Historic Preservation Tuesday: HistoriCorps rehabilitates historic properties on federal lands
The previous entry discusses various best practice initiatives for neighborhood revitalization in weak market communities.
The Christian Science Monitor "Change Agent" feature has an article ("HistoriCorps engages volunteers as a 'workforce for saving places': Volunteers help to 'save the last great places' while experiencing the great outdoors") on a similar model to Rebuilding Together, HistoriCorps, which has been created to facilitate repair of properties on federal lands. From the article:
“We are kind of a hybrid between a nonprofit construction company and an outdoor adventure company,” says Townsend Anderson, who has been part of HistoriCorps since 2011 and now serves as its executive director.The now nonprofit organization started as an initiative repairing buildings in the Pike-San Isabel National Forest in Salida, Colorado and has since taken on over 170 projects across the country.
HistoriCorps mobilizes and engages a volunteer workforce to work on historic preservation projects on public and publicly accessible lands. Based in Denver, it manages projects throughout the country, assembling teams of volunteers and skilled tradespeople who provide training and supervision throughout a project.
“Over the course of a weekend, week, or summer volunteers have the opportunity to gain many valuable trades skills that they can apply to their personal and professional lives,” says the nonprofit group's website. While there is no fee to participate, travel to and from a project site is the responsibility of each volunteer.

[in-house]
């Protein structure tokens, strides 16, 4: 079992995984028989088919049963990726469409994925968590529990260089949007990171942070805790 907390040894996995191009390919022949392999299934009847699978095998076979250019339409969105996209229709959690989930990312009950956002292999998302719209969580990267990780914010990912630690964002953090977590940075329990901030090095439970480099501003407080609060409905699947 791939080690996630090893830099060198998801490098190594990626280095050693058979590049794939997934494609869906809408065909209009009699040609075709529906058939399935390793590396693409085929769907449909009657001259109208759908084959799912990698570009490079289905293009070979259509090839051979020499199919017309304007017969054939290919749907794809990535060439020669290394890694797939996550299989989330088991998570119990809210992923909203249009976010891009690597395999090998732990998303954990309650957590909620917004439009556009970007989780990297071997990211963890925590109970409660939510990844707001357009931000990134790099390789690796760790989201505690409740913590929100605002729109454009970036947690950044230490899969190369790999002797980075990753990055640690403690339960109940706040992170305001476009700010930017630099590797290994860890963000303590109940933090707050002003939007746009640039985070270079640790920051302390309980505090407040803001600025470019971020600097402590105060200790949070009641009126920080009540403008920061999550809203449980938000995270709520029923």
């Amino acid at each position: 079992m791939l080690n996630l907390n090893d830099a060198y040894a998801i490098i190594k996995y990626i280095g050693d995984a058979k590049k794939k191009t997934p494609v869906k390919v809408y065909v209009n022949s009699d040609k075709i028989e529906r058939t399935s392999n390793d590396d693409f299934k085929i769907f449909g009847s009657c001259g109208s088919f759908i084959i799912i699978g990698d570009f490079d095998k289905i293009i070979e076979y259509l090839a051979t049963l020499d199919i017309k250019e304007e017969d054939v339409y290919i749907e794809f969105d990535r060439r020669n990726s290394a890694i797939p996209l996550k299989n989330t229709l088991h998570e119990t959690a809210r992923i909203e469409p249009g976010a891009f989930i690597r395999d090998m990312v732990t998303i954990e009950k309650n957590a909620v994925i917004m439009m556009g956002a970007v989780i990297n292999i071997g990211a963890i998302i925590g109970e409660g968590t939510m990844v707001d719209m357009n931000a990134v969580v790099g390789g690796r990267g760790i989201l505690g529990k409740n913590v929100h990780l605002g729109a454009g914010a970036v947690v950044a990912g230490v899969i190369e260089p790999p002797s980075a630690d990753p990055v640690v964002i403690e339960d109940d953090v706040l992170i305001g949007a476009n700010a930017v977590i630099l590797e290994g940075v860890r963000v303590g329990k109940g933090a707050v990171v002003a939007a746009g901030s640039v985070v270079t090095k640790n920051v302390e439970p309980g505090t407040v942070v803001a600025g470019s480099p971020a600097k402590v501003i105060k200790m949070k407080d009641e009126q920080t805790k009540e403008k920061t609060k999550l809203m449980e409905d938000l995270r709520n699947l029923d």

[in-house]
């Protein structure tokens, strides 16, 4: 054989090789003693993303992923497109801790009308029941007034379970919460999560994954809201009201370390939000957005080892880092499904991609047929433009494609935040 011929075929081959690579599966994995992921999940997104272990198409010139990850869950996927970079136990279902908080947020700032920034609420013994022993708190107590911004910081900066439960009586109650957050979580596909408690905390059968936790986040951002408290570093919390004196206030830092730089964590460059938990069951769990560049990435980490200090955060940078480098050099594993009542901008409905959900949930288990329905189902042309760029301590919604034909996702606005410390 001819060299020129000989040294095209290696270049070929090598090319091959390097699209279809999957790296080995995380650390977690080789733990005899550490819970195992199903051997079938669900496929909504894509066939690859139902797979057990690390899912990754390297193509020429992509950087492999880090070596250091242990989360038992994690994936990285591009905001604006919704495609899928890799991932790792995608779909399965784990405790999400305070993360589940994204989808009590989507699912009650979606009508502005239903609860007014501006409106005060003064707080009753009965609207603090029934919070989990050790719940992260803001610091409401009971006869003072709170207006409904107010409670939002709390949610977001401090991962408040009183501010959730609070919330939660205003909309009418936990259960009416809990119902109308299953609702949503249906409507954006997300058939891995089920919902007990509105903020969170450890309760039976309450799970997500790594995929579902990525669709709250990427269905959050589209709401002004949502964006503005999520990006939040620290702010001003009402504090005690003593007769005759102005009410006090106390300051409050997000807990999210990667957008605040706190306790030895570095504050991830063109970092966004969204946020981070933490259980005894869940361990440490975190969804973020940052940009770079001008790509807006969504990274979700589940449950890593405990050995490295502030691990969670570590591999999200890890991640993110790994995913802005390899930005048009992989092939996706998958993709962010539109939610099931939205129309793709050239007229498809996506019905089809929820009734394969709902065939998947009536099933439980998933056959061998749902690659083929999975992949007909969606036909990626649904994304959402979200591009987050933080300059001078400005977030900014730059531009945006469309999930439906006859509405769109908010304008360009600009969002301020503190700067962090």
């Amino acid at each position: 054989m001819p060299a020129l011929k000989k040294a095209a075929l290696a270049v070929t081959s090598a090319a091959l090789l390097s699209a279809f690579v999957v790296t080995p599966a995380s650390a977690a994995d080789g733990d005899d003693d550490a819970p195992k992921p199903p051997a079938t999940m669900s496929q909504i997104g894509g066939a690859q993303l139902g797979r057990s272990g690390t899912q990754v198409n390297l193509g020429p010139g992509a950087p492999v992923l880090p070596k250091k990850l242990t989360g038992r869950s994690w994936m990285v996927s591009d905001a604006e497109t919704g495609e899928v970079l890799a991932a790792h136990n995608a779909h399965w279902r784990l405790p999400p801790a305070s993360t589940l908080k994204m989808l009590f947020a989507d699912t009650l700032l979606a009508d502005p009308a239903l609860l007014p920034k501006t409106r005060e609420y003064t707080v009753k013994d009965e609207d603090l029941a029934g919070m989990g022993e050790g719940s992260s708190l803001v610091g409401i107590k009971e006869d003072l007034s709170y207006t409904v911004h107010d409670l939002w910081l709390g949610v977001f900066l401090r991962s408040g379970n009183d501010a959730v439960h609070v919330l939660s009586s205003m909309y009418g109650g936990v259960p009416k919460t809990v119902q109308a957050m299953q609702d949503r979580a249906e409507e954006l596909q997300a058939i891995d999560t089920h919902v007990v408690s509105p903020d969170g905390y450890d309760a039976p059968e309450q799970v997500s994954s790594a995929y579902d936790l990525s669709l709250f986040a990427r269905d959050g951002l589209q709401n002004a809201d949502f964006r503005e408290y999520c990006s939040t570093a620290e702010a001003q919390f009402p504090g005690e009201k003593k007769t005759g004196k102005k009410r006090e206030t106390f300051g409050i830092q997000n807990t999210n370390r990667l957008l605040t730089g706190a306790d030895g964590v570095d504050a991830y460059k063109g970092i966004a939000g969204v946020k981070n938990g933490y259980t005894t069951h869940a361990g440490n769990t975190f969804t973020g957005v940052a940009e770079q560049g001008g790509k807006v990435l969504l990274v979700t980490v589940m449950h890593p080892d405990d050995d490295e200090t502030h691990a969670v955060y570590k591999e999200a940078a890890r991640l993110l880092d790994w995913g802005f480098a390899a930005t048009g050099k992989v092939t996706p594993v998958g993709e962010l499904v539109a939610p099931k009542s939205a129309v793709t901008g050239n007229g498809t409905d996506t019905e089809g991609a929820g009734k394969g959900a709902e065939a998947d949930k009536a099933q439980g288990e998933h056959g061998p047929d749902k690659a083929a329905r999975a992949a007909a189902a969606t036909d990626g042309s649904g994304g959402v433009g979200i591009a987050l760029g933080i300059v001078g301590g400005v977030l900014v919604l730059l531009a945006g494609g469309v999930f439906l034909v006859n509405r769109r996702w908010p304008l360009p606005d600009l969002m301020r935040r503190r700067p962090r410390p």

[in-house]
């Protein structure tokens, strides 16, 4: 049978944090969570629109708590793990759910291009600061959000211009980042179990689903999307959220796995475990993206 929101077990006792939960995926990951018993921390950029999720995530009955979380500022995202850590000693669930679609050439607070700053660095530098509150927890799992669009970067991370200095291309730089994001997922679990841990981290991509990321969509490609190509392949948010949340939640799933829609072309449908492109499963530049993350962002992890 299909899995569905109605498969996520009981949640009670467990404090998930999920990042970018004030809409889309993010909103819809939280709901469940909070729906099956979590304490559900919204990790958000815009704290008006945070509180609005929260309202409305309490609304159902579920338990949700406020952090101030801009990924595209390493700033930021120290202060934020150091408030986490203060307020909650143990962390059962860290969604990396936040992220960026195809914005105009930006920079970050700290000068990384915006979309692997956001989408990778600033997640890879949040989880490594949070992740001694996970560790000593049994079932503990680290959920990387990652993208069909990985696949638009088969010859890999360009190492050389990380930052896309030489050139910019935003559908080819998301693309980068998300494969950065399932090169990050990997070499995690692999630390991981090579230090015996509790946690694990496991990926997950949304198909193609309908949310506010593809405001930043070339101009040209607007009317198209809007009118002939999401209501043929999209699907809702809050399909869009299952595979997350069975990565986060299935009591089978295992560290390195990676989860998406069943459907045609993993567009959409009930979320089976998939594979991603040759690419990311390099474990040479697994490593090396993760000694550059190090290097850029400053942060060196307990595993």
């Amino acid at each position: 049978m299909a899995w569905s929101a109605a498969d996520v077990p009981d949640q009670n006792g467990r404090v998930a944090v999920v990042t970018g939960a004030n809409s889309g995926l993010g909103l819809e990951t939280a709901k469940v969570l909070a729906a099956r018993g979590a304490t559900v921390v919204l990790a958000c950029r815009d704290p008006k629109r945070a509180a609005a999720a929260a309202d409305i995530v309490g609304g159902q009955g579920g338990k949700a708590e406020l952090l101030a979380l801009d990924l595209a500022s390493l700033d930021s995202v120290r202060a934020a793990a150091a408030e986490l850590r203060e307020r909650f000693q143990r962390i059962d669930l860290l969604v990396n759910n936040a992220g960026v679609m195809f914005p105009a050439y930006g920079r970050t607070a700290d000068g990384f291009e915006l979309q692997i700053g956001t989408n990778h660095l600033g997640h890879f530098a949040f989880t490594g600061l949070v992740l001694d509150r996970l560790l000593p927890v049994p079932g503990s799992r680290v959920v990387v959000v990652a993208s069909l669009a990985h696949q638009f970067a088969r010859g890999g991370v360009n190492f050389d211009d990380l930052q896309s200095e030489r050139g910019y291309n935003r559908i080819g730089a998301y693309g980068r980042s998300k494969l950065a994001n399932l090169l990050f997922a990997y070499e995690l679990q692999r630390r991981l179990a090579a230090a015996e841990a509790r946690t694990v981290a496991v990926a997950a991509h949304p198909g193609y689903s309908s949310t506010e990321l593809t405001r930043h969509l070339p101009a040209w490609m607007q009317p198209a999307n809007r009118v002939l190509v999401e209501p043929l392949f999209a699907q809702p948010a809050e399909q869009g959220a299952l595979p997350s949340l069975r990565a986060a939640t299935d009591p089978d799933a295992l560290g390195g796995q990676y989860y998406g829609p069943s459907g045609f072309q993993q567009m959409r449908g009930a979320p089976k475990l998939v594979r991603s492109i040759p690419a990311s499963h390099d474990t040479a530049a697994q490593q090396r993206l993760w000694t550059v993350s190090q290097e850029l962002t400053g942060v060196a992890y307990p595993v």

The National Park Service has a multi-billion dollar backlog of unfunded repairs ("National Park Service delayed $11 billion in maintenance," Washington Post). Likely the US Forest Service ("Forest Service accumulates costly trail maintenance backlog"), the Bureau of Land Management, and the Army Corps of Engineers ("Corps of Engineers: $60 billion backlog in projects," Lower Hudson.com) have equivalently large unfunded repair and maintenance needs.
-- Federal Lands and Natural Resources: Overview and Selected Issues for the 113th Congress, Congressional Research Service
Relatedly, my points in "Town-city management: "We are all asset managers now"" can be extended more broadly to managing the federal lands portfolio.
So too my general point that "local parks plans" should make recommendations for all park and open space lands located within its jurisdictions, federal, state or other local/regional, first, because otherwise local resident-citizen concerns won't be adequately represented, and because you need contingency plans in place when circumstances change or when needs for improvement aren't likely to be funded by the parent organization any time soon.
-- Parks: maintenance, budgeting and contingency planning
For example, DC is paying to rehabilitate Franklin Square, a "local park" in Downtown, but a space that is under the jurisdiction of the National Park Service. See "It’s a federally owned square, but cost of revitalizing downtown Franklin Park will fall to D.C.," Washington Business Journal.